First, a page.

Viagra offers excitement, danger

Laura Czingula, Editor in Chief
Laura Czingula, Editor in Chief

A new sex craze has hit the country. Viagra, the new pill that conquers impotence, is everywhere and almost everyone is talking about it.

However, some of you may be asking, “What is Viagra?” Since we are a younger generation and most men between the ages of 18-24 do not have an impotence problem, we have heard little about it.

The funny shaped, blue pill is the hottest new drug around. Drug stores cannot even keep it in the stock. During its first two weeks on the market, 36,809 prescriptions were sold and at least 10,000 scripts a day are still being prescribed to men.

Viagra is designed to cure impotence and afflicted men all over are excited about it, as well as men without an erection problem.

I, for one, feel nature should not be messed with, but if a man with an impotence problem wants to take the pill, so be it. However, God does things for certain reasons and if he made a man impotent, than that is the way he should stay. Taking drugs and messing with his system is dangerous and not healthy.

Plus, as we all know, drugs of any kind are bad for you. I do not care what research scientists have done, there are going to be side effects and it is not going to be a pretty sight.

This new drug may help millions of men, but it is not a sexual cure-all. It is not a aphrodisiac; it will not work in the absence of desire. Nor will it make a normal erection harder or make one last longer. It will not save a marriage, as some are insisting it will do. In fact, there are some risks to taking Viagra (as there always are) that everyone, whether sexually dysfunctional or merely dissatisfied, should consider before rushing to the pharmacy.

1. One in 10 men in the clinical trials developed blinding headaches that grew more severe at higher doses.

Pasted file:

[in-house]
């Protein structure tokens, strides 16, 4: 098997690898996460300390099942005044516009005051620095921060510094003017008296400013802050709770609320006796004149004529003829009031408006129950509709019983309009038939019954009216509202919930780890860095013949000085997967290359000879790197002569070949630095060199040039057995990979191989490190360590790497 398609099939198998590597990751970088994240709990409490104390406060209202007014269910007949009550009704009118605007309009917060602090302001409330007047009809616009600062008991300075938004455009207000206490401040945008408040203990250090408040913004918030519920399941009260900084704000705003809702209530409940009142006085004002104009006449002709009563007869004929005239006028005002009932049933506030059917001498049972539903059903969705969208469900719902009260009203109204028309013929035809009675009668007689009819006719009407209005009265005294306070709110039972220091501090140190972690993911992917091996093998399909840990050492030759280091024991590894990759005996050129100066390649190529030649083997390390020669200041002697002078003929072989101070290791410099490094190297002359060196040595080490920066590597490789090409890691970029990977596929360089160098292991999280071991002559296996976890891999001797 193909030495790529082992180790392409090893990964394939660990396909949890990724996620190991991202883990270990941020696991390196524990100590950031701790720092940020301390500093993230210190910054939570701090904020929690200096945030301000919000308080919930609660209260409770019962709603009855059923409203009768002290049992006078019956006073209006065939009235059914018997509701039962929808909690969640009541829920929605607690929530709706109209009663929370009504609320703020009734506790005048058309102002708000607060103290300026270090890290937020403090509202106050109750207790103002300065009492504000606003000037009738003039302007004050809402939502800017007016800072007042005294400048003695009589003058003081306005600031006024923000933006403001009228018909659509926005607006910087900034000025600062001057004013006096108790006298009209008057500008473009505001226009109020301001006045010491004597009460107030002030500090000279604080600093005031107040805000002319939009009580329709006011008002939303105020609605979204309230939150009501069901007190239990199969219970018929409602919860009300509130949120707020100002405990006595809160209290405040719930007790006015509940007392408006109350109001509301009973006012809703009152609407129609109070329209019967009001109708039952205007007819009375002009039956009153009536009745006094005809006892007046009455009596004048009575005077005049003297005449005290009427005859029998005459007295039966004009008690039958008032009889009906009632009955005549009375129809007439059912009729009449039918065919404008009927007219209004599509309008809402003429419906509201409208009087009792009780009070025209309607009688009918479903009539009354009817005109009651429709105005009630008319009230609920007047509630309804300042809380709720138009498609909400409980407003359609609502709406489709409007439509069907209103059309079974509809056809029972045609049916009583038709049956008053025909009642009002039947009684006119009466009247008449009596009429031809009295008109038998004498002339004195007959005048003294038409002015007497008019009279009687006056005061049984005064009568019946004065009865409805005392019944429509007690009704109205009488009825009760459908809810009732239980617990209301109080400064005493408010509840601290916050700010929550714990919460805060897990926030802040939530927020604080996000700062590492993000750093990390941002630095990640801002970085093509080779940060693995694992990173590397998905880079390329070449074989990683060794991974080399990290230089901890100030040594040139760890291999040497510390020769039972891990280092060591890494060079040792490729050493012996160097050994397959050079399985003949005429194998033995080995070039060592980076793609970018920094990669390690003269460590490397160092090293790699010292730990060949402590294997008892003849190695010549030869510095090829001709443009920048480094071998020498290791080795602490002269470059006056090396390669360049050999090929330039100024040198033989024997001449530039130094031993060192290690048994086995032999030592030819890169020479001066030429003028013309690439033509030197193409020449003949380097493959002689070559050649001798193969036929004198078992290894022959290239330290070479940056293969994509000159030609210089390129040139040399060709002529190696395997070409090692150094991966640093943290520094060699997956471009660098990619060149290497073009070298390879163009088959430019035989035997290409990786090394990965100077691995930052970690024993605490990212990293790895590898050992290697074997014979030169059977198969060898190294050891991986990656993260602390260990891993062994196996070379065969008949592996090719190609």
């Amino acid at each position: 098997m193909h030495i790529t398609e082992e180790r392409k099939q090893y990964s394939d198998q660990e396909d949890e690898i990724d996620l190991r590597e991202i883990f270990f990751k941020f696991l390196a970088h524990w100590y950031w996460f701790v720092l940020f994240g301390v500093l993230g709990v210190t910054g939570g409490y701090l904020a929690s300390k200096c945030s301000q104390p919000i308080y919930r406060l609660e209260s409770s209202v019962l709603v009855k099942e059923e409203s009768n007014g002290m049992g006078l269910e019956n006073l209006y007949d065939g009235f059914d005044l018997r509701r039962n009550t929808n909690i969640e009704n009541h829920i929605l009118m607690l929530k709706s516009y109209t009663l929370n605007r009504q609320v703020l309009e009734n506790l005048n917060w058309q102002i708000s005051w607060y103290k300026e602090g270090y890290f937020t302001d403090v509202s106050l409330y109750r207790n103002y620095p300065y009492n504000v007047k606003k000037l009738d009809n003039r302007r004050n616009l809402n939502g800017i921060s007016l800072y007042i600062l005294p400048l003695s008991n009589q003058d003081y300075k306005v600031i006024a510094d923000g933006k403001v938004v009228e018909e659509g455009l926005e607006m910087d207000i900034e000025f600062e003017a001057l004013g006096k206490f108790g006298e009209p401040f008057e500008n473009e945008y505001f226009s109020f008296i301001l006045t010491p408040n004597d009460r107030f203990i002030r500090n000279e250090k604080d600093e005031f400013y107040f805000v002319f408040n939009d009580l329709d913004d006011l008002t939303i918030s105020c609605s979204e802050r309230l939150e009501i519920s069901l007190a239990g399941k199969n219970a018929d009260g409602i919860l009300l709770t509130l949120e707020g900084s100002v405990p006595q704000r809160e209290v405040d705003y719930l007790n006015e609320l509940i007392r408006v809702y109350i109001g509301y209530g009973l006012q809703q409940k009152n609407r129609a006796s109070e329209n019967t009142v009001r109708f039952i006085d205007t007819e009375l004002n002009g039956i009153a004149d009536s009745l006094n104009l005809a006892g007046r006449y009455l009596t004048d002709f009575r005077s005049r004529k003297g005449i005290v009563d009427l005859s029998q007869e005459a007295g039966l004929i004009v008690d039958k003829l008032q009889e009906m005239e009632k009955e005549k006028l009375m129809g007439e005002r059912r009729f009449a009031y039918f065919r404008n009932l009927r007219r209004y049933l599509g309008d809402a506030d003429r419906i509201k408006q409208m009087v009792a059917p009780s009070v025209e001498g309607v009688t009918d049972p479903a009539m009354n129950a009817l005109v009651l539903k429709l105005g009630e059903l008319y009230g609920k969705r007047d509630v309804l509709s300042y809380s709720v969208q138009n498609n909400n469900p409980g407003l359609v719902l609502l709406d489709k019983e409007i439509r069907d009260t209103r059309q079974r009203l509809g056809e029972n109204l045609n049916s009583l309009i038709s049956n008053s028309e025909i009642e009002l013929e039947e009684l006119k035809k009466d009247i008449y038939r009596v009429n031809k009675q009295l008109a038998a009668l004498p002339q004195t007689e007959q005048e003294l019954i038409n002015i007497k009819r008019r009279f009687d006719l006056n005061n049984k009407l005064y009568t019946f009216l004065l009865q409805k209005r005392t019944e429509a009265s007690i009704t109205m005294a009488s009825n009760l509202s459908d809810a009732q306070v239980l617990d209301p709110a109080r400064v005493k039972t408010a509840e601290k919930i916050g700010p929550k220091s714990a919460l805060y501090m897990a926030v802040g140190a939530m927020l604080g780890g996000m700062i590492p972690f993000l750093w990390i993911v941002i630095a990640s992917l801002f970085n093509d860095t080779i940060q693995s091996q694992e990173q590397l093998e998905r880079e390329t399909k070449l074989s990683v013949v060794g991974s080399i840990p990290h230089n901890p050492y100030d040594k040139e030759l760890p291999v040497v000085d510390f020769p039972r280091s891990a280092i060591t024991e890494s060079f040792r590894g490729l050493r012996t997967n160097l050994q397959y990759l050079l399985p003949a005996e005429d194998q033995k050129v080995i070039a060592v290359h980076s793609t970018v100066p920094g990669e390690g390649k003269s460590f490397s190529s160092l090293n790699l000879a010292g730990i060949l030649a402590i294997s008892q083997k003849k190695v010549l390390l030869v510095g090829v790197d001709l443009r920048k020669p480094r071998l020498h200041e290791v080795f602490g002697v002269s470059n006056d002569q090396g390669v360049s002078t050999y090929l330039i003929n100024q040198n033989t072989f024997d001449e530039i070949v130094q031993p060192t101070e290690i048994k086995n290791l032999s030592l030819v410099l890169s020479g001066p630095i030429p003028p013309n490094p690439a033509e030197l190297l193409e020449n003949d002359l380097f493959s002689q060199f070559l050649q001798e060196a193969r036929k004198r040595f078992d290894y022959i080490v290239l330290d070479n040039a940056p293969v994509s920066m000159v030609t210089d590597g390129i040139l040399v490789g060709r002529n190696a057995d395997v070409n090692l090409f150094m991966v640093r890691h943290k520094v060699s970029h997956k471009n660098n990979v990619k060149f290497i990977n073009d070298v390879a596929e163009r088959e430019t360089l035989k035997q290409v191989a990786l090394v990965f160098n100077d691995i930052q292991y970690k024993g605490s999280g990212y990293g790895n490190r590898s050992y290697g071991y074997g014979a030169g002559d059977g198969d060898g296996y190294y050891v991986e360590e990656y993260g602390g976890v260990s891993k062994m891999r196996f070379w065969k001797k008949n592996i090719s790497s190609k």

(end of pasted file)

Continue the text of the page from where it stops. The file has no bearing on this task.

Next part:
2. Because the eyes contain an enzyme similar to the one Viagra targets in the penis, about 3 percent of users develop temporary vision problems, ranging from blurred vision to a blue or green halo effect.

3. Viagra can trigger sudden drops in blood pressure, and there is a risk that men who take it in combination with nitroglycerin or other antihypertensive drugs could faint or go into shock.

4. Although it never happened in the trials, there is a theoretical risk that men with sickle-cell anemia, leukemia or urethral inflammation could, when taking Viagra, develop priapism. Untreated, priapism can lead to tissue damage and even impotence. (Sort of defeats the purpose, doesn’t it?)

5. Sometimes impotence is an early indicator of heart disease, diabetes and some types of cancer. Taking Viagra could mask these life-threatening conditions. Men with coronary problems who have not had sex for many years should consult their doctors before putting too much strain on a weakened heart.

6. Nobody knows the long-term effects of large doses of Viagra, especially on men who take it for the wrong reason. Although it is a relatively safe drug, there is a possibility that users will become psychologically dependent it and unable to achieve an erection without Viagra.

This new drug could mean many bad things for the future. Could this be the end of sex as we know it? Twenty years from now will men everywhere have to depend on a drug for an erection?

I could just see it now; my boyfriend and I are sitting around watching television and he tells me, “C’mon baby, I just took the pill, let’s get it on.” I don’t think so!

Or how about this scenario, “I’m all out of Viagra, go run down to the pharmacy so we can have sex tonight.”

Relying on a pill for an erection does not appeal to me at all. What a turn off for the women of today.

Making love is suppose to be a romantic thing that happens between two people. And a man is supposed to get an erection when the time is right, not whenever he feels like popping a pill into his mouth to do the job for him.

If you are a man and are not impotent, think twice about making the choice of taking Viagra.

Laura Czingula, a senior journalism major, is editor in chief of the Campus Times. She can be reached by e-mail at czingula@ulv.edu.

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